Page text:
However, the Schelling point creator/controller only has so many degrees of freedom. Charge too high a fee, and people will go to some other Schelling point. Move the meetup point to a neighborhood in the outskirts of town, and it will be too inconvenient for people from other neighborhoods. By default, people will usually stick to Schelling points which everyone is already using - if everybody has always met up under this particular sign, then that’s the obvious place to keep meeting up - so the controller of the original Schelling point can extract more value than “new” points. But there are always limits.

We can think of a Schelling-point-controller’s “power” as their range of freedom in moving the point around, or as the amount of value they can extract without losing out to some other Schelling point. Just because someone nominally “controls” the Schelling point does not mean they can actually do anything without losing it! It may be that even a small fee will drive everyone to switch to a different Schelling point. It may be that the Schelling point is in the dead center of the city and people will keep meeting in the dead center even if the signs move (e.g. maybe someone will just put up new signs for the “city center” and people will meet there). It may be that maintaining all the signs costs roughly as much as one can earn from the Schelling point (otherwise a competitor would come along and put up more signs of their own). There are many ways to extract value from a Schelling point, but if there’s some mechanism for open competition over control of the point, then the net value one can extract may be driven to near-zero.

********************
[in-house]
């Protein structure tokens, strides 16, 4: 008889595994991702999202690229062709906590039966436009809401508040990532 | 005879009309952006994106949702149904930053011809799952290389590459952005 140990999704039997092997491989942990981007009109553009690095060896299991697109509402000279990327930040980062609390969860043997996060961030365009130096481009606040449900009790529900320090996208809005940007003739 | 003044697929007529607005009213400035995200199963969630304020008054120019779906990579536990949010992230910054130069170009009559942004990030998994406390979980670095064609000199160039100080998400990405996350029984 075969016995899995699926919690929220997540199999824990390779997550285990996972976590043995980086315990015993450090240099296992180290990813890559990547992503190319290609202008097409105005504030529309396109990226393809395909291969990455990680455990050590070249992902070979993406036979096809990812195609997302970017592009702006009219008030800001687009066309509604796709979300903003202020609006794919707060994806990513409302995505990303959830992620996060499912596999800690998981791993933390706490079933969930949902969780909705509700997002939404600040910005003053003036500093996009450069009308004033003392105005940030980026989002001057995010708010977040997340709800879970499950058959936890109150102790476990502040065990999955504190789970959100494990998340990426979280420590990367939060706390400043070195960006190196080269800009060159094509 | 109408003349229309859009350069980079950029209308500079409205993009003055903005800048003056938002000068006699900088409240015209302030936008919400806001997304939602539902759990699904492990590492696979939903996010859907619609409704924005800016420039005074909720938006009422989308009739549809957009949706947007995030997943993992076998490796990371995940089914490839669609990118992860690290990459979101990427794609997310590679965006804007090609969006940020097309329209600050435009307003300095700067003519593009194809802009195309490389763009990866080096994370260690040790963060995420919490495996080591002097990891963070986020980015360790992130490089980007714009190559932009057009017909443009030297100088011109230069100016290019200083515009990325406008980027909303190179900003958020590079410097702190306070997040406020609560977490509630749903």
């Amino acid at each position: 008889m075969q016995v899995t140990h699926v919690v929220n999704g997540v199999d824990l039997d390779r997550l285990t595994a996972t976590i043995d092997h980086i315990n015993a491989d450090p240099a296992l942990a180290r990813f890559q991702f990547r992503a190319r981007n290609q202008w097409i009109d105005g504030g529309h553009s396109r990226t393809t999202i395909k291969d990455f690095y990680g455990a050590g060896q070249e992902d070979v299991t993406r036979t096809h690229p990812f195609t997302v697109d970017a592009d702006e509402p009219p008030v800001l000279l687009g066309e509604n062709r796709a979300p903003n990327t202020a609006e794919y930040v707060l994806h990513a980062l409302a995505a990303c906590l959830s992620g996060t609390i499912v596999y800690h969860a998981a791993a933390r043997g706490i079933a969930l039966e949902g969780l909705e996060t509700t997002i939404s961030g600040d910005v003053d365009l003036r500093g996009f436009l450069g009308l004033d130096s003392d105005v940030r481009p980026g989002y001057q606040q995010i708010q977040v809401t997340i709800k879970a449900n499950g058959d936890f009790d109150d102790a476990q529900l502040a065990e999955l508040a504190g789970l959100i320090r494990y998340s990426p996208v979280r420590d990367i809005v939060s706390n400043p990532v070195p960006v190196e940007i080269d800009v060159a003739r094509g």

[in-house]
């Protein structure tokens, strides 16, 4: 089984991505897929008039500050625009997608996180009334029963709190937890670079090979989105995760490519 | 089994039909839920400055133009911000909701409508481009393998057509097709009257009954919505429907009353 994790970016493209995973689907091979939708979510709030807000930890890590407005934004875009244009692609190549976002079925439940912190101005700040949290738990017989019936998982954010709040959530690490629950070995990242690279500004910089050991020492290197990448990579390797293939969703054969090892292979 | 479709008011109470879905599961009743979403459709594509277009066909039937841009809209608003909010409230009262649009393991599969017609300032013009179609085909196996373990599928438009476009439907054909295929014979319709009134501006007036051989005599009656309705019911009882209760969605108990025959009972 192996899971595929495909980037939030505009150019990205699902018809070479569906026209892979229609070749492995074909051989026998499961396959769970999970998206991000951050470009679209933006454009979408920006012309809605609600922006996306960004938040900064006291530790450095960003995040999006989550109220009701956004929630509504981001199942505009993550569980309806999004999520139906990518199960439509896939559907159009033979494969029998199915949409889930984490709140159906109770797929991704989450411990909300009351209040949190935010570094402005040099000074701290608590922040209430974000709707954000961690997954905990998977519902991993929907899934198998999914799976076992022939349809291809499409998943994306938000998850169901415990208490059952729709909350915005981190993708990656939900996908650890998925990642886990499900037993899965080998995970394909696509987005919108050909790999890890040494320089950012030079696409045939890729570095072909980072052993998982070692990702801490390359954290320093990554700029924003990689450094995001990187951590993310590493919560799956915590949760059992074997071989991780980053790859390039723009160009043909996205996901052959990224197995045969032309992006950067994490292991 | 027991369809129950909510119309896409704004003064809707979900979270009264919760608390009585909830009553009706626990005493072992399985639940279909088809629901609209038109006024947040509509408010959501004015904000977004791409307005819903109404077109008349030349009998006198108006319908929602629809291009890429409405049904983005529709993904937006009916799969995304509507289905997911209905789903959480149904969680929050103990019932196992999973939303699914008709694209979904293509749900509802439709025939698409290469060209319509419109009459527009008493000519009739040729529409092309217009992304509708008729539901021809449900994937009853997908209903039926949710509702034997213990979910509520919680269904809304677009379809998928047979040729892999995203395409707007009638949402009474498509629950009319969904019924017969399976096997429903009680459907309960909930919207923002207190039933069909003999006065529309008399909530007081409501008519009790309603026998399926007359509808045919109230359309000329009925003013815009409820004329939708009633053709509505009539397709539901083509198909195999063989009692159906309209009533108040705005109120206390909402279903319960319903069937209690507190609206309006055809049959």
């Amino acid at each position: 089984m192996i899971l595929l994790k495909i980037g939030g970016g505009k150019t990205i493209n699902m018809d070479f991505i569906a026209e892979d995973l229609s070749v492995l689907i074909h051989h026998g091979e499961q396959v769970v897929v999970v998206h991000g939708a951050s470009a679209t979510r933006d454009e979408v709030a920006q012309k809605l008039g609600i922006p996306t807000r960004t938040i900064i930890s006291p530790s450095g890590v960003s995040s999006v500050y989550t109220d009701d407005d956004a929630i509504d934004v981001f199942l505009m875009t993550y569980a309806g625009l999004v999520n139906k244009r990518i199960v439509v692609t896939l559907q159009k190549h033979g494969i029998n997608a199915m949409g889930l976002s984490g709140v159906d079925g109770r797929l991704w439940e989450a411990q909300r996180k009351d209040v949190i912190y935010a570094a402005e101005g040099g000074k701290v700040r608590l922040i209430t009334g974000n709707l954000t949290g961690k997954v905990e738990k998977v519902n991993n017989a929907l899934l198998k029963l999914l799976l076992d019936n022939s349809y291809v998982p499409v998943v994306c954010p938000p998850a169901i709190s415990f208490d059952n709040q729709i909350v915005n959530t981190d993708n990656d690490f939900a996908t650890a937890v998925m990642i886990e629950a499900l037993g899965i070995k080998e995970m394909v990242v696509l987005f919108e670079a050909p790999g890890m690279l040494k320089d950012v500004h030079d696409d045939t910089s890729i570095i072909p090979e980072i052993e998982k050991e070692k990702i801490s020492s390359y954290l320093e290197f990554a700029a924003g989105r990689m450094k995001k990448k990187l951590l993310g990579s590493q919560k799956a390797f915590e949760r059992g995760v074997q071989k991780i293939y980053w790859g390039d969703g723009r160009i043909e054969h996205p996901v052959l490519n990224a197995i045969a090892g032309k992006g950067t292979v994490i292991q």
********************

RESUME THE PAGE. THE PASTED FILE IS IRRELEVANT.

That’s roughly how I think politics works.

Governance as Schelling Point

When people are operating in a group, it’s useful to have standardized Schelling points for a wide variety of interpersonal conflicts, so that we don’t need a bunch of expensive negotiation/conflict to resolve each one. These Schelling points are things like “rules” and “leaders”.

An example: Alice likes to rock out to loud music after sundown, while her neighbor Bob likes to go to bed early. They have conflicting preferences for when quiet hours should be. But neither of them wants to get in a fight about it, or spend a bunch of time and effort negotiating. So, the building/neighborhood has a rule: “quiet hours run from 10pm to 6am”. The main purpose of the rule is to act as a Schelling point: by default, those are the quiet hours which everyone respects and expects everyone else to respect. They might be enforced if needed, but usually that doesn't actually happen. Of course, Alice and Bob could still work out a separate deal - e.g. maybe Alice talks to all her neighbors and gets their ok to play loud music on Friday night - but that would require a bunch of extra negotiation. The official rule is the Schelling point everybody coordinates on, by default.